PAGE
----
Understanding the health impact of the 2023 Canadian Wildfires and how air cleaners can help

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The 2023 Canadian wildfires have made history as the most severe wildfire season to date, affecting all eleven provinces and territories. The wildfires have been particularly devastating in Alberta, Nova Scotia, Ontario, and Quebec, with as many as 2,214 fires consuming 43,000 square kilometres (10,600,000 acres) by June 5th. On June 6, the count of active wildfires stood at 413, with 249 of them declared “out of control.”

The wildfire smoke has caused widespread disruption, with events cancelled and flights grounded across the US and Canada. The smoke has severely compromised air quality throughout the North American continent, with data from the US Environmental Protection Agency’s Air Quality Index (AQI) showing that North American cities had the world’s worst air quality on June 8th.
In response to these alarming conditions, Environment Canada advises anyone outdoors to wear a mask. Similarly, in New York, public health officials have urged residents to limit outdoor exercise and exposure to the smoke due to the immediate and long-term health risks.

The health risks associated with wildfire smoke are significant. The smoke contains fine particulate matter (PM2.5), tiny particles that can penetrate deep into the lungs and even enter the bloodstream. The health implications include:

1. Respiratory Problems: Wildfire smoke can aggravate conditions such as asthma, bronchitis, and chronic obstructive pulmonary disease (COPD), leading to symptoms like coughing, wheezing, shortness of breath, and chest tightness.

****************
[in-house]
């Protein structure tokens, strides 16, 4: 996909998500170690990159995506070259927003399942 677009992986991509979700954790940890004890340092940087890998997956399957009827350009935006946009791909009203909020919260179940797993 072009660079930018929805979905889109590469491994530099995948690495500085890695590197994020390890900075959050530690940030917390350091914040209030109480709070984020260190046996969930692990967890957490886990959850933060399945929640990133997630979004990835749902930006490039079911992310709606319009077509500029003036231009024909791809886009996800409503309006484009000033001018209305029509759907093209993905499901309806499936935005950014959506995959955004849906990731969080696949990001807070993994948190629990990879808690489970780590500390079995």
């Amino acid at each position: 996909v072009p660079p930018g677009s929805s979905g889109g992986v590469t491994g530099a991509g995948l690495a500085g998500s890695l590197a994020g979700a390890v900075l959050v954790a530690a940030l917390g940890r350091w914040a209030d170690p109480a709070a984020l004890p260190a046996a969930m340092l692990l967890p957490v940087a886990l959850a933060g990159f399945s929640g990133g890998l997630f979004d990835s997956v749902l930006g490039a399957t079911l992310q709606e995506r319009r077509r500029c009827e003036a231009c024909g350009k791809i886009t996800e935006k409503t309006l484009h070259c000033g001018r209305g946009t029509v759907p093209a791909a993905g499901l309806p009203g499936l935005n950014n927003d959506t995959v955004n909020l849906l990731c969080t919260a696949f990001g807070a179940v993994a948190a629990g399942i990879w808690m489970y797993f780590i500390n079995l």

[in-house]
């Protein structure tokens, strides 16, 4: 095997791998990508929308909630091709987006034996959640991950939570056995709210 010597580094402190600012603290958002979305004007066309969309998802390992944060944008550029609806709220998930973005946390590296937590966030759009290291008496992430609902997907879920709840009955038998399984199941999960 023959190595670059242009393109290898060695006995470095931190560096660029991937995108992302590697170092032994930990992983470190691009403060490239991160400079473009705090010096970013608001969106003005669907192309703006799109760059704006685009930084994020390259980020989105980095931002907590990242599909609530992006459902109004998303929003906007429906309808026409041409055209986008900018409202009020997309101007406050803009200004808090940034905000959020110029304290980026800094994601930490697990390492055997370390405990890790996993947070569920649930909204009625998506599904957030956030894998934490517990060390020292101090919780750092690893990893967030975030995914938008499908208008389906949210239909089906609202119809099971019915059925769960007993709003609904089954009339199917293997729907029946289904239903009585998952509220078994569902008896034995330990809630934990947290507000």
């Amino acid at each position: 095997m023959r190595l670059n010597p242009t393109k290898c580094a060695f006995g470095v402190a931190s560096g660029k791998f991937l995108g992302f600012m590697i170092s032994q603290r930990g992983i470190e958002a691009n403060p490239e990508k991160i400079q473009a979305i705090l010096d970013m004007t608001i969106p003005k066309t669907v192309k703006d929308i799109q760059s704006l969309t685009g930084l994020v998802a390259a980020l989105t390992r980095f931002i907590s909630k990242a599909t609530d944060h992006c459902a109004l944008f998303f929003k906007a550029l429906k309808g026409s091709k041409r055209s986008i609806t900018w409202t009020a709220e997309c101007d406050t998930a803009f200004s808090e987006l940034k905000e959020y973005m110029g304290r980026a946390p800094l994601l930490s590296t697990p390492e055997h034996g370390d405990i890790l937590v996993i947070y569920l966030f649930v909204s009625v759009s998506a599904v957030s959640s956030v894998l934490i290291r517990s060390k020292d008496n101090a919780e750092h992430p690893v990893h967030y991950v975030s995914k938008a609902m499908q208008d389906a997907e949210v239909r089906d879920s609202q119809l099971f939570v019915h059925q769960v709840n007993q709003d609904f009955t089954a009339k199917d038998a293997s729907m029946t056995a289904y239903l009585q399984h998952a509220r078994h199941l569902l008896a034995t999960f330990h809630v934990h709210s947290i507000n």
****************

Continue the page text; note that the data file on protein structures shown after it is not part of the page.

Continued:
2. Cardiovascular Effects: The fine particles in wildfire smoke can trigger inflammation, increasing the risk of heart attacks, strokes, and other cardiovascular problems.
3. Eye and Nose Irritation: Exposure to smoke can cause eye and nasal irritation, leading to symptoms like redness, watering, itching, congestion, runny nose, and sneezing.
4. Aggravation of Existing Health Conditions: People with pre-existing respiratory or cardiovascular conditions, the elderly, children, and pregnant women are especially vulnerable to wildfire smoke, which can exacerbate symptoms and lead to severe complications.
5. General Health Issues: Prolonged exposure to smoke can cause headaches, fatigue, dizziness, and difficulty concentrating.

One effective way to reduce exposure to harmful particles in indoor air is to use an air cleaner with a high-efficiency particulate air (HEPA) filter. HEPA filters are designed to capture particles as small as 0.3 microns, effectively trapping most of the fine particles present in wildfire smoke. Using an air purifier can create a cleaner indoor environment, reducing your exposure to smoke particles and potentially mitigating some of the associated health effects.

However, while air purifiers can significantly improve indoor air quality, they may not eliminate all pollutants, especially if the air is continuously infiltrating from outdoors. It’s crucial to also take additional measures to minimise exposure, such as keeping windows and doors closed, using weather stripping to seal gaps, and following local health guidelines and evacuation orders if necessary.

At airmid healthgroup, we specialise in assessing the performance of air purifiers against various contaminants, including fine test dust, airborne viruses, bacteria, and mould. If you’re interested in testing the effectiveness of your air purifier, contact us at info@airmidhealthgroup.com or visit our website at www.airmidhealthgroup.com.

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